PERTH (miningweekly.com) – The resources sector is forecast to inject some A$5.9-billion into Western Australia’s economy in 2018/19, with the sector continuing to be a major driver in the state’s economy.
The mining industry contributed some A$5-billion, or 17%, of Western Australia’s total revenues during 2017, the state Budget revealed on Thursday, with the sector employing about 110 000 people.
After contracting by 2.7% in 2016/17, the Western Australian economy is estimated to grow by 2.5% in 2017/18 and by a further 3.25% in 2018/19, largely fueled by exports of these key commodities.
Chamber of Minerals and Energy acting CEO Nicole Roocke said the state Budget demonstrated that when the resources sector is doing well, the state of Western Australian does well, given the vital role the resources sector plays in strengthening the economy and creating jobs for Western Australians.
“With increases across most commodities, royalties from the resources sector are forecast to inject A$5.9-billion into the Western Australian economy in 2018/19, significantly boosting the government’s efforts to reduce state debt, which is projected to reach A$36-billion,” Roocke said.
“Western Australia’s liquefied natural gas (LNG) exports are projected to increase by around 70% in the three years until 2019/20 to almost 50-million tonnes accounting for around 10% to 15% of expected global production.
“Lithium is also shaping up to be an emerging area of strong growth and expected to contribute a growing share of mineral production and exports in the next four years.”
Roocke said that given the resources sector’s significant contribution to the state’s finances, it was essential the government did not move to introduce any increase in royalties and taxes in future years that would cripple exploration and threaten job growth and investment in Western Australia.
“Such a move would be counterproductive when you consider the majority of any royalty increase is taken out of Western Australia through the goods and services tax (GST) system. For example, 70% to 80% of lithium royalties will be redistributed to other states through GST.”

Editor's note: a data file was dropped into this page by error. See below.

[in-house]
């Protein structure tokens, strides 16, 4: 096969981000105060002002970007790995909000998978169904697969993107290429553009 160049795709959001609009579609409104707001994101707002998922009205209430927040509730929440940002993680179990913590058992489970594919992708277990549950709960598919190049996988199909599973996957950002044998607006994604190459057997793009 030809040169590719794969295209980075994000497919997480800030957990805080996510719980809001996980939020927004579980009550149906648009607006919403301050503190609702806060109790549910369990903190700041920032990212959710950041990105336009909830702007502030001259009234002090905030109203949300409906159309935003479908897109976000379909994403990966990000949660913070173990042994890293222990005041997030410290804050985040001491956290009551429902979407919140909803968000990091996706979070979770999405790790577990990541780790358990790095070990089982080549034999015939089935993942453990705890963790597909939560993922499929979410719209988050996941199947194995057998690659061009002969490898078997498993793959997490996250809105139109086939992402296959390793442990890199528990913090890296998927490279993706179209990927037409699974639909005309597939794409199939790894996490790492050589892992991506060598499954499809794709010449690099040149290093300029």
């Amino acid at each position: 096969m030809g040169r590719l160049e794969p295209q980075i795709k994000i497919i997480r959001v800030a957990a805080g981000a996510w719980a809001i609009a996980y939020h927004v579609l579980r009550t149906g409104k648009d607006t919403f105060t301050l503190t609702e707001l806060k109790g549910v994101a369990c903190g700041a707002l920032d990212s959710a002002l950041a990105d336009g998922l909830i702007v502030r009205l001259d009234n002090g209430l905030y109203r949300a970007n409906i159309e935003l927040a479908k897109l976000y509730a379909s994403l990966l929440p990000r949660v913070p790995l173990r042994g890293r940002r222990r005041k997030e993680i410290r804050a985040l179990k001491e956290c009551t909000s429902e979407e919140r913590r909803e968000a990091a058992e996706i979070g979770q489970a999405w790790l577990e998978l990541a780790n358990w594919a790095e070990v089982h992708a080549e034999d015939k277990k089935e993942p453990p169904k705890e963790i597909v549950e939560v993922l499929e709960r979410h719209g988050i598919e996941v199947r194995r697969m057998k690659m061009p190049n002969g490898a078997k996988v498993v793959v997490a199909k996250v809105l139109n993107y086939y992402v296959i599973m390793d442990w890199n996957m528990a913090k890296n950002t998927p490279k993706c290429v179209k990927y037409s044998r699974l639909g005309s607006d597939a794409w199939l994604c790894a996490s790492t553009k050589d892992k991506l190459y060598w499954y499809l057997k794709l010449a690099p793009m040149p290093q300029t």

However, she pointed out that the 2018/19 state Budget included several measures that would place cost pressures on the sector, including a yearly 6% increase in mining tenement rents over the next two years, resulting in the industry self-funding the Exploration Incentive Scheme (EIS), an additional A$25-million in state coffers through the removal of the sector’s exemption from the Building and Construction Industry Training Fund levy, and additional revenue through cost recovery for environmental regulation services undertaken by the Department of Water and Environmental Regulation.
The government would also continue to increase payroll tax over the next four years, which would be paid largely by Western Australia’s iron-ore industry.
The state government pledged A$10-million a year to the continuation of the EIS, extending the scheme from 2019/20, which will be funded through the increased mining tenement tax rate.
The government also introduced an improved cost recovery model for environmental regulations, which is expected to generate A$19.4-million over the next four years for the agency.
The additional revenue will be used to employ additional staff and also invested in online systems to create a streamlined online application process to improve the timelines of decision-making on environmental approvals.
The Association of Mining and Exploration Companies (Amec) said on Thursday that while the changes to the EIS were disappointing, it welcomed the fact that there were no proposed changes to the royalty regime.
“This reflects responsible financial management by the state government. In a volatile global market, companies need certainty in the future of the royalty regime to make long-term investment and business decisions,” said Amec CEO Warren Pearce.